This week started off just about right with a severe electrical storm. Continuous flashes and unceasing roll of thunder followed by a very high wind and heavy rain. The barns and garage at Gus Franzens blown from foundations and several other light structures moved. About ten p. m Sunday the lightning struck a cow stake out in the yard of M. S. Holsworth. Jack had the cow only two days and is now out of the milk business.

 

School closed this week but in my opinion it was not a very dignified closing. The junior pupils put on a play Thursday night and the high school put on one Friday night. All very well and enjoyed by those present, but where was the annual commencement? Why was the girl who completed the course not honored?

 

One time we had one teacher, six pupils, housed in a tent, but when the year closed that teacher gave us a proper closing and we have had such an affair every year except this year. I am out here sitting "en Sol" and I wonder who is to blame, teachers or school board. In my opinion, when one student finished the prescribed course, that pupil should have public recognition and be properly honored. The girl who finished this year is a girl of charm, of intelligence, she is well bred, filled with ambition. She ran the course and won the race. Therefore, I am congratulating Frances Eisel on her success. She passed with a generous grade. I am telling the hundreds of Tribune readers that this year Bay View Consolidated Rural High School graduated Frances Eisel, that she finished the eleven grades and that Bay View and Collegeport are proud of her.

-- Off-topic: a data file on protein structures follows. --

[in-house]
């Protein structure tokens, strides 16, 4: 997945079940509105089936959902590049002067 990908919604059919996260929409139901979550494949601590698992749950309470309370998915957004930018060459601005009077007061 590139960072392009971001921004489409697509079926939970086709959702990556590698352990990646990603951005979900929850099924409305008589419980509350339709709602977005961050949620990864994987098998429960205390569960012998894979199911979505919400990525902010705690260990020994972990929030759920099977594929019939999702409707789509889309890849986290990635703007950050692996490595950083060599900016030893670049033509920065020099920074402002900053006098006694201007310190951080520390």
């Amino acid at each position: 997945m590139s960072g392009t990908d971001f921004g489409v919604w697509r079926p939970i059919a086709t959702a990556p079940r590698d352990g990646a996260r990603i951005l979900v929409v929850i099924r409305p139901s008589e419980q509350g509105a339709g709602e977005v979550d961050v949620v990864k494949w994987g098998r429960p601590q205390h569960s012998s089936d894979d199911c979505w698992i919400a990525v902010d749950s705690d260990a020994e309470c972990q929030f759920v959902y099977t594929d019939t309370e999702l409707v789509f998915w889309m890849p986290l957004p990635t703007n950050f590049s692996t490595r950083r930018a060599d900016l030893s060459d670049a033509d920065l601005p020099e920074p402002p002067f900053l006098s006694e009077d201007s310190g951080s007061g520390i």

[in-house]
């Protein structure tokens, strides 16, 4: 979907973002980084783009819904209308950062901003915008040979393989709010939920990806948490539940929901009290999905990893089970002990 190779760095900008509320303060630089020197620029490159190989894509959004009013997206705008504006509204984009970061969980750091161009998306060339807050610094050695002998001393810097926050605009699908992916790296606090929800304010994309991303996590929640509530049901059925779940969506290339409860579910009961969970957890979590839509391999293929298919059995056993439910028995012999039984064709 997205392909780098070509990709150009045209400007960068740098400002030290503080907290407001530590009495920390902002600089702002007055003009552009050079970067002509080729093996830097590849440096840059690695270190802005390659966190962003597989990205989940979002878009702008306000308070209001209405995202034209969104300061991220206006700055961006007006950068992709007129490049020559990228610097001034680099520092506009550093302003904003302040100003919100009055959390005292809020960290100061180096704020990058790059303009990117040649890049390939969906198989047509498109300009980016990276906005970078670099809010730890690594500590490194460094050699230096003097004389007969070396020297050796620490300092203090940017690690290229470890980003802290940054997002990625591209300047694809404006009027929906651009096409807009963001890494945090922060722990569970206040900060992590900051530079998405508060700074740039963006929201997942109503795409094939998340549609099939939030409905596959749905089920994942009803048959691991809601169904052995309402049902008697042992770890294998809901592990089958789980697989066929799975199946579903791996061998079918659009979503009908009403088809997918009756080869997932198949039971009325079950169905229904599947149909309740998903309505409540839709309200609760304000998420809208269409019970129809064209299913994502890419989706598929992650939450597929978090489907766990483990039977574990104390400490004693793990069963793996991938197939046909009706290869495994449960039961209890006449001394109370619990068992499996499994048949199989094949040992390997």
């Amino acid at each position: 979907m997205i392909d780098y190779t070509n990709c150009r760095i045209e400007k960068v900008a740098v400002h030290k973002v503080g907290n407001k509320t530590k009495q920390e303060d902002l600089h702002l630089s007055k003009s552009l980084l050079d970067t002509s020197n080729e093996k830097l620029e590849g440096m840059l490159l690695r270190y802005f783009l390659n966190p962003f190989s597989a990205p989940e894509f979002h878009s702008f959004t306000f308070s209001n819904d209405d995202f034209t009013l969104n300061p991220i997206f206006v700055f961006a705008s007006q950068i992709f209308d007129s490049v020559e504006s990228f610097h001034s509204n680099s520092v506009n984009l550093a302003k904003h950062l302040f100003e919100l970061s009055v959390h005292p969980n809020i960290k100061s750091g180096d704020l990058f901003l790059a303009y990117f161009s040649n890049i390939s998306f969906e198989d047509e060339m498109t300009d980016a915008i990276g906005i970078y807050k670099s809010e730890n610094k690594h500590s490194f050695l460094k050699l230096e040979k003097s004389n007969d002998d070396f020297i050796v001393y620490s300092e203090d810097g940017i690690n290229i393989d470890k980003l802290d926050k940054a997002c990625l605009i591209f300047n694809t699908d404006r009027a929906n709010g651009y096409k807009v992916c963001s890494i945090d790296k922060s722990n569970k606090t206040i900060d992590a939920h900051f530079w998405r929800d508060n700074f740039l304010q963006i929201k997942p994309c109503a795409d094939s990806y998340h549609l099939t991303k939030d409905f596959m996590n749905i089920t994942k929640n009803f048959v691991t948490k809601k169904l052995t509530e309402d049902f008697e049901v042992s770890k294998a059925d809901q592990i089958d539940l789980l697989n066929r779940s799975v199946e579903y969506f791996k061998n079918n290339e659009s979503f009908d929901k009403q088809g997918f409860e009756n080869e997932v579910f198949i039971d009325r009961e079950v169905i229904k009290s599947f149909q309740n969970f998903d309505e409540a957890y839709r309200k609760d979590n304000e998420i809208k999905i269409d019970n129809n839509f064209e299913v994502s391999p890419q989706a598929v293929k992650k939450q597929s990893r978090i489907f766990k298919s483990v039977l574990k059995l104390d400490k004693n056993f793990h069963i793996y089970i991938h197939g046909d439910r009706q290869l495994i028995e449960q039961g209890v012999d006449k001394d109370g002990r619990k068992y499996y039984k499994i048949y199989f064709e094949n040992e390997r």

The faculty the coming year will consist of T. P. White, superintendent; Mr. Balusek, principal; Beryl Bell, Dorothy Franzen, Louise Walter, Marie Nestor, Vera Williams and Mrs. Balusek with North Cable as janitor.

 

Wednesday being the 25th of May, Collegeport will observe the town's birthday as has been the custom for twenty-four years. A community dinner at noon hour, games on Van Wormer Field and at night a dance at the warehouse. Music from Bay City and if Professor Dresser will paint on the top of his moving musical studio the words, "Dresser's Music Studio," the Eagle will no doubt see it and know that music is being enjoyed by the inhabitants.

 

Band Box got all het up after reading "What the Eagle Saw," because no mention was made of music, so I will remind Mr. Band Box that the Eagle was away up in the air, two or three thousand feet and saw only the roofs of houses and the roadway of the viaduct on which I and the Miserable Wretch hope to walk to service at St. John's Chapel. He only knew what the buildings were because of the inscription on each roof. He never flew low enough to peep into windows and see the orchestra from the city thirty miles from the sea.